(Roughly) Daily

“There are some themes, some subjects, too large for adult fiction; they can only be dealt with adequately in a children’s book…”*


From toekneesan, a Flickr set of nearly 500 photos of children’s book covers

They span from the very beginning of the Twentieth Century, with the majority being mid-century, with a handful from the Eighties, and maybe two from the Nineties…

Browse at “Old Book Covers.”

*Philip Pullman


As we turn back the pages, we might spare a thought for Jacques Derrida; he died on this date in 2004.  A major figure in post-structuralism and postmodern philosophy, Derrida is best remembered for developing the form of semiotic analysis known as deconstruction.  His thinking was hugely impactful across many fields, especially in the humanities and social sciences:   anthropology, sociology, semiotics, jurisprudence, and literary theory.   Indeed, what is probably Derrida’s most-quoted assertion– “there is nothing outside the text” (il n’y a pas de hors-texte)– became the rallying cry of his friend Paul de Man, who led a relatively short-lived, but bloody “anti-theoretical” revolution in literary critical studies in the late Twentieth Century.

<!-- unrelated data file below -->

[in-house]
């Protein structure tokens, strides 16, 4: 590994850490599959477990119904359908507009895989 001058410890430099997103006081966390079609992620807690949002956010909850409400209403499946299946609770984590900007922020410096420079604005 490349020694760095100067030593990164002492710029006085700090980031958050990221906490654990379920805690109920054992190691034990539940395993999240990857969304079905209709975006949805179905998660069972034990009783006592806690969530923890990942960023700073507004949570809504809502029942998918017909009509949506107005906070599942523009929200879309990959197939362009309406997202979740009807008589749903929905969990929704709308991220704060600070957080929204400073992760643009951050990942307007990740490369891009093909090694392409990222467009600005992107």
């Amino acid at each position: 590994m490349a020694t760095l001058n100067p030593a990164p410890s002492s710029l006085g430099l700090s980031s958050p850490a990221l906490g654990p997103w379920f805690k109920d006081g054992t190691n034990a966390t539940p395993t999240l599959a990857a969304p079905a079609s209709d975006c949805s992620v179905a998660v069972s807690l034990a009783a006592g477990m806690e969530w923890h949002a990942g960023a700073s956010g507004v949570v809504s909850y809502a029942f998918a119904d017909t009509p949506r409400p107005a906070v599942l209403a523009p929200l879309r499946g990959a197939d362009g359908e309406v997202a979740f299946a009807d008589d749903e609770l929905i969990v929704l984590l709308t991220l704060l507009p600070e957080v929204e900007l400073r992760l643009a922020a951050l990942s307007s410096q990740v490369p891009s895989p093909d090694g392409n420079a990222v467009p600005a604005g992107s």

Written by (Roughly) Daily

October 9, 2013 at 1:01 am

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